had closed he was discovered. There was no evidence that he was a
trespasser when he entered the store.
The prosecution should have alleged he was a trespasser when entering
the stock room.
Lillis, R v  QBD
^[Burglary 9(1)(b) – can be convicted alternatively of ulterior offence]
D took a rotary mower from the conservatory of a house to repair it with
the permission of the owners’ daughter, but the owners never saw the
D had dishonestly appropriated it, not in the conservatory, but outside.
Held: It could be shown by striking out everything which had not
been proved the theft fell within
6(3) Criminal Law Act 1967. It was immaterial that the theft, having
been committed outside the building, could not have formed an ingredient
of the charge of burglary.
Blease  DC
[Burglary – ulterior offence – electricity cannot be stolen]
Electricity cannot be stolen, only fraudulently abstracted.
So entering and using electrical appliance – for example a telephone -
is not burglary. (would be an offence of dishonestly abstracting
electricity sec 13 TA 1968
Manning, R v (1871) CA
^[Burglary – building – can be incomplete structure]
A building does not have to be a finished structure. The building was a
house which was very nearly complete the walls were built and finished,
the roof put on and finished, a considerable part of the flooring laid,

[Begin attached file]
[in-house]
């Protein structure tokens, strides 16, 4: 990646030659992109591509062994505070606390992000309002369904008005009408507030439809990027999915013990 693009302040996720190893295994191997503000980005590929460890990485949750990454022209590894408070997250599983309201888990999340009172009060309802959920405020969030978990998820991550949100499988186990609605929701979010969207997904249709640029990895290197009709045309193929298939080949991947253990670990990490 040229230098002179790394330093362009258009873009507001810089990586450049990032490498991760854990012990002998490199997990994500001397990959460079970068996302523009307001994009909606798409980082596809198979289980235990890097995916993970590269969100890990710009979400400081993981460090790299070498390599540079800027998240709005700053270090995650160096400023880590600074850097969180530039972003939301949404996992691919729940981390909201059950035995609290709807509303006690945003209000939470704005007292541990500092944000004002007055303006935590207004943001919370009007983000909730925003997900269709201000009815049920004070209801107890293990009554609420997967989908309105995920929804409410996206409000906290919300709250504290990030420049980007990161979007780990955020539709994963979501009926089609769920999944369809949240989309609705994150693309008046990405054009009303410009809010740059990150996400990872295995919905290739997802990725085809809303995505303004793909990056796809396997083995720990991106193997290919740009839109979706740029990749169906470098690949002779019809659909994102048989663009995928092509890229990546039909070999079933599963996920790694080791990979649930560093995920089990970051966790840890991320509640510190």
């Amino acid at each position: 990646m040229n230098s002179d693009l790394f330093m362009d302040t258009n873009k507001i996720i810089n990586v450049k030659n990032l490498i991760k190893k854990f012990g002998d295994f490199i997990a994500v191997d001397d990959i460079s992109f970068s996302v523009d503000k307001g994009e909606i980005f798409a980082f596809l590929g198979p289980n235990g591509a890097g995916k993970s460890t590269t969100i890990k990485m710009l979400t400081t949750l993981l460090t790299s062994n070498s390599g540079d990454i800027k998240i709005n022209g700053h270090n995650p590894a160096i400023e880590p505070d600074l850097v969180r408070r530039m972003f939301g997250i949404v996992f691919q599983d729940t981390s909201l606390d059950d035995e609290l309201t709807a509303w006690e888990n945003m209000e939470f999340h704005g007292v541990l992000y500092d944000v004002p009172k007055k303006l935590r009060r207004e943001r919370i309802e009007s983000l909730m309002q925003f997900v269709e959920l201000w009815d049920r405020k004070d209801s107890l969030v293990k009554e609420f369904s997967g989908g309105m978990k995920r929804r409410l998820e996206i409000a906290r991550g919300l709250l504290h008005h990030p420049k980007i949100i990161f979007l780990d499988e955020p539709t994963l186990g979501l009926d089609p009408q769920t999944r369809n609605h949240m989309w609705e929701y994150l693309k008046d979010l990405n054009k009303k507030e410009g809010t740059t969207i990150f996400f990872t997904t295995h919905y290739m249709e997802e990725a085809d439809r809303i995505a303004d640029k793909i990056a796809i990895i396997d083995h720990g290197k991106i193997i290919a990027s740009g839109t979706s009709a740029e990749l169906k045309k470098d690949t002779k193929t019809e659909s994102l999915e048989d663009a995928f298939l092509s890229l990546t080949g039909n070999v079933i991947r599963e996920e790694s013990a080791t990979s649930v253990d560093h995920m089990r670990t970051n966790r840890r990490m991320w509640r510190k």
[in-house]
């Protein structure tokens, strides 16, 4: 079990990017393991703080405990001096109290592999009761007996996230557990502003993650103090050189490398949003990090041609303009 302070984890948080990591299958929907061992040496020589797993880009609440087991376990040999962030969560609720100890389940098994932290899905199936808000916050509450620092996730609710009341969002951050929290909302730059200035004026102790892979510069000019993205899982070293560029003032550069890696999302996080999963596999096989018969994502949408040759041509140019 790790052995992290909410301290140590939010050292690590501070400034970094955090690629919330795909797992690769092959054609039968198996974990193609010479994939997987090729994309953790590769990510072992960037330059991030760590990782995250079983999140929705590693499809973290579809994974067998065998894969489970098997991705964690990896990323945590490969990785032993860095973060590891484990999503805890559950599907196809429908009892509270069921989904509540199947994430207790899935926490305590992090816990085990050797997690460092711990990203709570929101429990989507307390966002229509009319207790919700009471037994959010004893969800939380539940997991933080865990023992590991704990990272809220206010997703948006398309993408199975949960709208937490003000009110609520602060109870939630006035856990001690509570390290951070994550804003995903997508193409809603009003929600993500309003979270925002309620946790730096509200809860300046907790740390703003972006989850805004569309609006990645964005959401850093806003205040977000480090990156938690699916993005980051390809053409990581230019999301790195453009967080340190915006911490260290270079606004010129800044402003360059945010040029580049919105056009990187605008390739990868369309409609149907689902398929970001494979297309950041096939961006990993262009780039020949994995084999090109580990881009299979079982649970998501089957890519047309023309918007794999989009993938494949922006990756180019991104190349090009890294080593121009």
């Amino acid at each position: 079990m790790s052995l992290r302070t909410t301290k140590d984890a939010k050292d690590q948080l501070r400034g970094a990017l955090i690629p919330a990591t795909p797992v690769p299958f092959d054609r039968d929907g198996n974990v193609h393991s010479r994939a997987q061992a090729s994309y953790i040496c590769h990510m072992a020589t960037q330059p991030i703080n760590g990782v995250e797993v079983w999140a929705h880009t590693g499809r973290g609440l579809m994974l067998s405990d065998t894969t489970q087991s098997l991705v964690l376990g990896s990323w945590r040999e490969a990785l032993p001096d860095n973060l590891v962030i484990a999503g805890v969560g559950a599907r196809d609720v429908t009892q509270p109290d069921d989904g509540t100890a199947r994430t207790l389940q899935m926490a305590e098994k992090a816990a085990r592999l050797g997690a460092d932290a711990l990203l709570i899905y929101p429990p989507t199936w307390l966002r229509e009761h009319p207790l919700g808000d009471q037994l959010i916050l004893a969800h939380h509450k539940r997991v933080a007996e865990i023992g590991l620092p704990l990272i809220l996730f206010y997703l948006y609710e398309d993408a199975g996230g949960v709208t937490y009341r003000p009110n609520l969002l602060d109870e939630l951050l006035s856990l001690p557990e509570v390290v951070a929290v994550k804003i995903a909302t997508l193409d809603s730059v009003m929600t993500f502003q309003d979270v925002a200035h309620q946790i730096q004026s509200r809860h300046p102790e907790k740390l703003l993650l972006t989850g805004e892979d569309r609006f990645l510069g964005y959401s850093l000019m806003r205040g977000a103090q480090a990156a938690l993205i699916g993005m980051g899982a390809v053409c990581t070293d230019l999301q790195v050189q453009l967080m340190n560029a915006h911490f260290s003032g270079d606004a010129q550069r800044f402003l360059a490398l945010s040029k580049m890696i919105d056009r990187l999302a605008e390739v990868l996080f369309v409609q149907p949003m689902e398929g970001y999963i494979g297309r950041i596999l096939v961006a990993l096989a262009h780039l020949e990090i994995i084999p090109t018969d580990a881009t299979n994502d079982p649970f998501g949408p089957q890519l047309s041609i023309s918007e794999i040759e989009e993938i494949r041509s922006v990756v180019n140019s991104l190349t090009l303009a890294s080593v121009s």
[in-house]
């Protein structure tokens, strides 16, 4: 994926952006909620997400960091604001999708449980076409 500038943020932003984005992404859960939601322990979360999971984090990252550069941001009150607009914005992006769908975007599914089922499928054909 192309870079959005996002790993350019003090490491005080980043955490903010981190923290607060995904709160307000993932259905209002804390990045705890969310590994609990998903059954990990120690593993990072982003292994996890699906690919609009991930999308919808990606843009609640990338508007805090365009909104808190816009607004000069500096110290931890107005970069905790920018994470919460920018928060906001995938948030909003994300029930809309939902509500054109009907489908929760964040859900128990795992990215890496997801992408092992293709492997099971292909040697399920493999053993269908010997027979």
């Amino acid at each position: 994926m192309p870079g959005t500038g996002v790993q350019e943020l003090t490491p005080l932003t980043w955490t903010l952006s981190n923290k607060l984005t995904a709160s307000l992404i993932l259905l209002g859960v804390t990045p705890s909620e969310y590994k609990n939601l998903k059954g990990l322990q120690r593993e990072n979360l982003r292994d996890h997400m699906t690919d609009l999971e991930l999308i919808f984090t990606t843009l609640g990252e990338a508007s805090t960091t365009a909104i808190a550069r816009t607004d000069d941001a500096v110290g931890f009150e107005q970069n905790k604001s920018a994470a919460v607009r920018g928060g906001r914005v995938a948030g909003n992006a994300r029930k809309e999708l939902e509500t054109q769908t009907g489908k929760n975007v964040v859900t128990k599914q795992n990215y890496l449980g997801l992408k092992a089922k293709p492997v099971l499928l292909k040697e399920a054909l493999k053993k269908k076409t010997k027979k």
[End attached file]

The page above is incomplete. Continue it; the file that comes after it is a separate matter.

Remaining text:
and the internal walls and ceilings prepared ready for plastering:, but
the court was satisfied that structures not as complete could also be
It was a building within the meaning of the section (in the Malicious
is sufficient that it should be connect and entire structure. I do not
think four walls erected a foot high would be a building”
is so dangerous as to limit, by precise definition an Act which is for
the public benefit, and which should therefore be construed according to
its plain ordinary sense (Byles J).
Metropolitan Police Commissioner v
^[Burglary – GBH – not necessary that there be an assault]
D caused GBH to another man in a house.
It is unnecessary to prove an assault
case involved the ‘red pencil test’; that means a person can be
convicted of a lesser offence when indicted for a more serious offence
(everything not proved is removed with a fictional red pencil and what
is left D is convicted of (Section
6(3) Criminal Law Act 1967). In this case could D be convicted of assault
occasioning actual bodily harm?
be inflicted (sec 20) or caused (sec 18) Inflicting grievous bodily harm
does not necessarily include an allegation of assault.
following are examples of the infliction of grievous bodily harm which
do not involve assault: Interfering with the brakes or engine of a motor
car as a result of which an occupant of the car is seriously injured in
an accident. Putting a person in fear as a result of which in their
attempt to escape they injure themselves. Making a hole in a boat in
consequence of which a passenger therein nearly drowns. Omitting to give
a sick person a prescribed drug.
Williams  CA
^[Burglary – building – must have some permanence]
A case concerning a surveyor’s fee, for a building that was divided up.
It was one building.
“Unless there was something in the Act to extend or alter its meaning
it must be given its ordinary and usual signification”